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House Approves $368B Defense Bill

Associated Press Writer

WASHINGTON (AP)--In approving a $368.7 billion defense spending bill, the House sought to make sure older weapons systems that have proven their value aren't prematurely discarded in the transition to a more mobile, high-tech fighting force.

The bill, for the budget year beginning Oct. 1, cuts some Pentagon requests for newer weapons systems in favor of continuing some older ones. It was approved 399-19 Thursday.

It represents an increase of about 1.3 percent over the amount approved for this fiscal year--not taking into account a $62.4 billion midyear spending bill that paid for the war in Iraq. The 2004 bill doesn't include the costs of military operations in Iraq and Afghanistan, which probably will be financed by another spending bill.

The Senate Appropriations defense subcommittee approved a similar bill Tuesday with bipartisan support. Most details of that bill will be withheld until the full committee considers it Wednesday, but senators described it as supporting President Bush's defense spending priorities.

Both bills are about $3 billion below Bush's request. Lawmakers are expected eventually to make up this gap.

The House Appropriations defense subcommittee chairman, Rep. Jerry Lewis, R-Calif., said the House bill ``reflects very much the direction of the commander in chief as well as the Department of Defense regarding the war on terrorism that we are pursuing in the Middle East at this point but also recognizing its great threat around the world.''

Those priorities include Defense Secretary Donald H. Rumsfeld's desire to transform the military into a sophisticated, lighter force able to mobilize quickly in response to crises around the world.

But the House Appropriations Committee, in a report accompanying the bill, warned against cutting existing programs too severely.

``Accelerating transformation by reducing current force structure to pay for future systems may undermine the readiness and capabilities of the forces we rely on today,'' it said.

The House bill includes $458 million not sought by the Bush administration for 144 upgraded Bradley fighting vehicles, 43 Abrams tanks and other equipment to modernize the 3rd Armored Calvary Regiment.

The House included $11.5 billion for building ships, a $2.4 billion increase, including one Virginia-class submarine, the Navy's most advanced attack submarine. It rejected an administration request for authorization to buy seven of the submarines through 2008. Lawmakers have expressed frustration over the submarines' rising costs and delays.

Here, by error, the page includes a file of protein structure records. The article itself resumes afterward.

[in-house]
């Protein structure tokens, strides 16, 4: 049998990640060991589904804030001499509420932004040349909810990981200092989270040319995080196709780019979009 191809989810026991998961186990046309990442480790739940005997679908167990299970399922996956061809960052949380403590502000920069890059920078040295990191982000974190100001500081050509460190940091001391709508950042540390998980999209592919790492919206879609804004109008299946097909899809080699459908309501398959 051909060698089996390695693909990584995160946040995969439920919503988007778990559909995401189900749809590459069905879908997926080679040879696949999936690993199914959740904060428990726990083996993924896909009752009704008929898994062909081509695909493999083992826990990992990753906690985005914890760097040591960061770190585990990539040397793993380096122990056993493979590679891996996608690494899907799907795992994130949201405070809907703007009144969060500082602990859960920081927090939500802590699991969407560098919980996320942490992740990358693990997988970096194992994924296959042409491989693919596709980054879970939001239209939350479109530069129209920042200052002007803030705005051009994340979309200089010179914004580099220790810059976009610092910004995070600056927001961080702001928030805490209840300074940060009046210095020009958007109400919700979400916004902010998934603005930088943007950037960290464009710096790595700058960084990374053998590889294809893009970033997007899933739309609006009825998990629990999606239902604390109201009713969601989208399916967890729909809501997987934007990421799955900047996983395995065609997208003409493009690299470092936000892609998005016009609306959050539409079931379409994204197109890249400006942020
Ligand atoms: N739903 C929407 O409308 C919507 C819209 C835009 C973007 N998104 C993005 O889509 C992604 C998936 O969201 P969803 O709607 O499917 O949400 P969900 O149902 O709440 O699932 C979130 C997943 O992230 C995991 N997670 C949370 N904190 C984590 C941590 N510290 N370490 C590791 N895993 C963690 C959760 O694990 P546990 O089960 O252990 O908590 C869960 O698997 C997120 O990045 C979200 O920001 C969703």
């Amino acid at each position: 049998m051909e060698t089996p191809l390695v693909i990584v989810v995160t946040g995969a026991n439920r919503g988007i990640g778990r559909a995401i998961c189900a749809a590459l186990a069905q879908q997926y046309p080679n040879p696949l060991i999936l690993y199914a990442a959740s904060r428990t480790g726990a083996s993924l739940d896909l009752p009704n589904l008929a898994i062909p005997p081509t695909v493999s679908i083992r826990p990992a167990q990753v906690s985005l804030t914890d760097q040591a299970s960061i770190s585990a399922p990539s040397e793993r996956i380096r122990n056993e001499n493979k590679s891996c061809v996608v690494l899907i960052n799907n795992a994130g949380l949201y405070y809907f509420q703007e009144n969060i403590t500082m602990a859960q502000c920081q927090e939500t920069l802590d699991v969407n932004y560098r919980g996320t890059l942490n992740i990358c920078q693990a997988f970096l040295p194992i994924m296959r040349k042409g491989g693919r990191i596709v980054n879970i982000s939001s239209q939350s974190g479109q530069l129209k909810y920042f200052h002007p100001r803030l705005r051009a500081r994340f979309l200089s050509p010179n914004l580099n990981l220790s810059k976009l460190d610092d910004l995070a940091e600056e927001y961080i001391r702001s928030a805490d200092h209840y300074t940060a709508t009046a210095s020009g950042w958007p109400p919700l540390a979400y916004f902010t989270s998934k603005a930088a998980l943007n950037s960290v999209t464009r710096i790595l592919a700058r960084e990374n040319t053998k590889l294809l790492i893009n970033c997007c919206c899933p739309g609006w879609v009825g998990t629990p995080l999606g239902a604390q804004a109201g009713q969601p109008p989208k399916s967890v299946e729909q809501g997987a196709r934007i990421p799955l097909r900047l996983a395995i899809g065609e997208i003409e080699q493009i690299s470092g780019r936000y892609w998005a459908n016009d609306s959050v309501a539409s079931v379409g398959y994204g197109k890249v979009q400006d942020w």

The Senate subcommittee's bill would authorize five submarines through 2008, said Senate Appropriations Chairman Ted Stevens, R-Alaska. It does not include the heavy equipment for the 3rd Armored Calvary Regiment.

The subcommittee also would provide the $9.1 billion sought by the Bush administration for missile defense. The House bill included $8.9 billion.

Both the House and Senate bills would cut $161 million from the administration's request for $3.7 billion for F/A-22 Raptor stealth fighter-bombers for the Air Force. The long-delayed Raptor, the Air Force's planned replacement for the F-15 Eagle and the F-16 Fighting Falcon, has been plagued by cost overruns and software problems.

The defense spending bill approved by the House also extends for another year Congress' ban on the use of any funds, without further specific consent of Congress, to implement the Pentagon's controversial Terrorism Information Awareness program domestically against U.S. citizens. The computer data-mining software being developed by the Defense Advanced Research Projects Agency is supposed to scan public and private databases of commercial transactions and personal data to provide advance warning of terrorist attacks.

Though the defense bill accounts for about one-sixth of federal spending, it has generated little debate. After the attacks on Sept. 11, 2001, lawmakers have been reluctant to deny the Pentagon the equipment it says it needs to defend the country.

But Rep. Dennis Kucinich, D-Ohio, an anti-war Democratic presidential candidate, said the bill does little to make America safer.

``The only thing this Congress will take care of today are the profit-gouging defense contractors,'' he said.

Separately, a House panel approved $27.1 billion for the nation's nuclear weapons and water and energy projects for next year. The Senate has yet to write its energy-water bill.

The bill would provide more than Bush wanted for nuclear waste disposal and energy research. It trims Bush's proposal for securing the nuclear stockpiles of Russia and other countries in what lawmakers called a protest over inefficiency, and cuts his request for maintaining the U.S. nuclear inventory.


The defense bill number is H.R. 2658; the energy-water bill has no number yet.


On the Net:

Bill text:

AP-NY-07-09-03 1252EDT

Copyright 2003, The Associated Press. The information contained in the AP Online news report may not be published, broadcast or redistributed without the prior written authority of The Associated Press.



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